Ribociclib; Letrozole: (Major) A dosage reduction of tofacitinib is necessary if coadministered with ribociclib. In patients receiving 5 mg or less twice daily, reduce to once daily dosing; in patients receiving 10 mg twice daily, reduce to 5 mg twice daily; in patients receiving 22 mg once daily of the extended-release (XR) formulation, switch to 11 mg XR once daily; in patients receiving 11 mg XR once daily, switch to the immediate-release formulation at a dose of 5 mg once daily. Tofacitinib is a CYP3A4 substrate and ribociclib is a strong CYP3A4 inhibitor. Coadministration with another strong CYP3A4 inhibitor increased tofacitinib exposure by 2-fold.
    Rifampin: (Major) Coadministration of tofacitinib and rifampin is not recommended due to the potential for a loss of response or reduced clinical response to tofacitinib. Tofacitinib is a CYP3A4 substrate; rifampin is a strong CYP3A4 inducer. Tofacitinib exposure is decreased when coadministered with strong CYP3A4 inducers. In one study, the mean AUC and Cmax of tofacitinib were decreased by 84% and 74%, respectively when administered with rifampin.
    Rifapentine: (Major) Coadministration of tofacitinib and rifapentine is not recommended due to the potential for a loss of response or reduced clinical response to tofacitinib. Tofacitinib is a CYP3A4 substrate and rifapentine is a strong CYP3A4 inducer. Coadministration with another strong CYP3A4 inducer decreased the mean AUC and Cmax of tofacitinib by 84% and 74%, respectively.
    Ritonavir: (Major) A dosage reduction of tofacitinib is necessary if coadministered with ritonavir. In patients receiving 5 mg or less twice daily, reduce to once daily dosing; in patients receiving 10 mg twice daily, reduce to 5 mg twice daily; in patients receiving 22 mg once daily of the extended-release (XR) formulation, switch to 11 mg XR once daily; in patients receiving 11 mg XR once daily, switch to the immediate-release formulation at a dose of 5 mg once daily. Tofacitinib exposure is increased when coadministered with ritonavir. Ritonavir is a strong CYP3A4 inhibitor; tofacitinib is a CYP3A4 substrate. Coadministration with another strong CYP3A4 inhibitor increased tofacitinib exposure by 2-fold.
    Rituximab: (Major) Concomitant use of tofacitinib with biologic DMARDs, such as rituximab, is not recommended because of the possibility of additive immunosuppression and increased infection risk. Tofacitinib may be used as monotherapy or concomitantly with methotrexate or other nonbiologic DMARDs.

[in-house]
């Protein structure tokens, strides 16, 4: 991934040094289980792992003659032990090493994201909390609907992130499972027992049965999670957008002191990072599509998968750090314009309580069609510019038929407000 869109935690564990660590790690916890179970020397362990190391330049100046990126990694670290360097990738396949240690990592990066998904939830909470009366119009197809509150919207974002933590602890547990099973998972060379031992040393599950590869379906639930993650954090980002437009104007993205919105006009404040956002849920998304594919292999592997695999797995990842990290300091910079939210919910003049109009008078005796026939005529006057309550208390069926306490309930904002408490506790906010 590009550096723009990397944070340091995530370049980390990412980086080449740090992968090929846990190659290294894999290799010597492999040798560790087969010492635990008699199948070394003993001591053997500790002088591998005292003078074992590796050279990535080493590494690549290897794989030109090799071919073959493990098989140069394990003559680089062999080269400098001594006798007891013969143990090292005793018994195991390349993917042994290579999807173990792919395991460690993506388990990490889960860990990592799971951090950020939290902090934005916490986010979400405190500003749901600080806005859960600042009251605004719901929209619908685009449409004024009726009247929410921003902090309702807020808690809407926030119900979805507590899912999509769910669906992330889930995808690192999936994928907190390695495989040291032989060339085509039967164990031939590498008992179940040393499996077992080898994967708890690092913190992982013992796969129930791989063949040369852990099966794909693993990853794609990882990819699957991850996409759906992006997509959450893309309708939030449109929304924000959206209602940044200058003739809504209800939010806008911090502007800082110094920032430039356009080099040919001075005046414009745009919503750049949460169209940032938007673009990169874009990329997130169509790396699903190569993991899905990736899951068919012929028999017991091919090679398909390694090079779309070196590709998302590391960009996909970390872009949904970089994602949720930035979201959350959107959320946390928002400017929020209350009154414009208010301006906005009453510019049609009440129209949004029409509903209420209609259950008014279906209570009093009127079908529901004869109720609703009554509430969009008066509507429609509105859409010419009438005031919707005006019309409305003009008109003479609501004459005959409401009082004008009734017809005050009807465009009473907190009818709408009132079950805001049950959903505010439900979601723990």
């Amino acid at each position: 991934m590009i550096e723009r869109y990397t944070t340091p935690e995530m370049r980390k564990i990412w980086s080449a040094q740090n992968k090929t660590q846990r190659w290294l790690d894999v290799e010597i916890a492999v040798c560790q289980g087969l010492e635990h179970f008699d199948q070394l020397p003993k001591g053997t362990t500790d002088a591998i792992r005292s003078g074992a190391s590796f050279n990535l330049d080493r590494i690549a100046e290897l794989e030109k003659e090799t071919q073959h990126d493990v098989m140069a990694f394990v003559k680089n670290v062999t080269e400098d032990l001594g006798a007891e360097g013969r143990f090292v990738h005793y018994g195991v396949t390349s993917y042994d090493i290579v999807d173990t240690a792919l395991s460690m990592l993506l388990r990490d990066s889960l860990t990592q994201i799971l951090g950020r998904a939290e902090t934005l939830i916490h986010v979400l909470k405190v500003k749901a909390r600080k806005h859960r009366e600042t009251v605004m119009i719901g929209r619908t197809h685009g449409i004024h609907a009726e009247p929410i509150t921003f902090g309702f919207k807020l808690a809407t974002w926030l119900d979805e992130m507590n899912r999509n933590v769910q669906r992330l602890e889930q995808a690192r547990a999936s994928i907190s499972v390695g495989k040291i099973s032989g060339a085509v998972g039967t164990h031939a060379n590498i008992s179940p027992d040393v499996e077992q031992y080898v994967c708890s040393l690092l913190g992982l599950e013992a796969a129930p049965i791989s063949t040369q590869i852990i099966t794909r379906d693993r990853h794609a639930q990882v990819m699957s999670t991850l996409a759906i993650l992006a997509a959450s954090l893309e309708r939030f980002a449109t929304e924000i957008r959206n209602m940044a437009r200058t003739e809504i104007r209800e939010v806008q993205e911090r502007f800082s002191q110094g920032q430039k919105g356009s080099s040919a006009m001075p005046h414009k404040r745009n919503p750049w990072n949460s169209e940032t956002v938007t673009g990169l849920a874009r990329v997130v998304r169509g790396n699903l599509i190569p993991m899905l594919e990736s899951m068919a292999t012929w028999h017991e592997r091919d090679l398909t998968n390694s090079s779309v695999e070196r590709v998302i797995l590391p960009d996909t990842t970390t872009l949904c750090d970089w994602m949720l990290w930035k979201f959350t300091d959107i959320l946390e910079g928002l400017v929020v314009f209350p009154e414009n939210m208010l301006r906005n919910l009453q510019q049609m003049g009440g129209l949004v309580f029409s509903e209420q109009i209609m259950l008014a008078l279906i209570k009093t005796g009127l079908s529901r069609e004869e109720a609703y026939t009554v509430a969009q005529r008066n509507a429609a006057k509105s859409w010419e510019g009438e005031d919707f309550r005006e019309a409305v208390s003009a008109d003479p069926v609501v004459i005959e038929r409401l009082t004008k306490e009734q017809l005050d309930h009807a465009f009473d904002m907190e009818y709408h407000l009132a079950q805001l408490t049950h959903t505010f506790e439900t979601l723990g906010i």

Rituximab; Hyaluronidase: (Major) Concomitant use of tofacitinib with biologic DMARDs, such as rituximab, is not recommended because of the possibility of additive immunosuppression and increased infection risk. Tofacitinib may be used as monotherapy or concomitantly with methotrexate or other nonbiologic DMARDs.
    Rotavirus Vaccine: (Major) Do not administer live virus vaccines to patients taking tofacitinib, as no data are available on the secondary transmission of infection by live vaccines. Also, no data are available on the response to vaccination with any vaccine during tofacitinib receipt. Before tofacitinib initiation, review the vaccination status of patients, and update immunizations in agreement with current immunization guidelines.
    Rubella Virus Vaccine Live: (Major) Do not administer live virus vaccines to patients taking tofacitinib, as no data are available on the secondary transmission of infection by live vaccines. Also, no data are available on the response to vaccination with any vaccine during tofacitinib receipt. Before tofacitinib initiation, review the vaccination status of patients, and update immunizations in agreement with current immunization guidelines.
    Saquinavir: (Major) A dosage reduction of tofacitinib is necessary if coadministered with saquinavir. In patients receiving 5 mg or less twice daily, reduce to once daily dosing; in patients receiving 10 mg twice daily, reduce to 5 mg twice daily; in patients receiving 22 mg once daily of the extended-release (XR) formulation, switch to 11 mg XR once daily; in patients receiving 11 mg XR once daily, switch to the immediate-release formulation at a dose of 5 mg once daily. Tofacitinib exposure is increased when coadministered with saquinavir. Saquinavir is a strong CYP3A4 inhibitor; tofacitinib is a CYP3A4 substrate. Coadministration with another strong CYP3A4 inhibitor increased tofacitinib exposure by 2-fold.
    Sarilumab: (Major) Avoid the concomitant use of sarilumab with other biological DMARDs such as tofacitinib; coadministration has not been studied and may result in additive immunosuppression and increased risk of infection.
    SARS-CoV-2 (COVID-19) vaccines: (Moderate) Patients receiving immunosuppressant medications may have a diminished response to the SARS-CoV-2 virus vaccine. When feasible, administer indicated vaccines prior to initiating immunosuppressant medications. Counsel patients receiving immunosuppressant medications about the possibility of a diminished vaccine response and to continue to follow precautions to avoid exposure to SARS-CoV-2 virus after receiving the vaccine.
    Secukinumab: (Major) Concomitant use of tofacitinib with biologic DMARDs, such as secukinumab, is not recommended because of the possibility of additive immunosuppression and increased infection risk. Tofacitinib may be used as monotherapy or concomitantly with methotrexate or other nonbiologic DMARDs.
    Sirolimus: (Major) Concomitant use of tofacitinib with potent immunosuppressants, such as sirolimus, is not recommended; coadministration may result in additive immunosuppression and increased risk of infection. Combined use of multiple-dose tofacitinib with potent immunosuppressives has not been studied in patients with rheumatoid arthritis.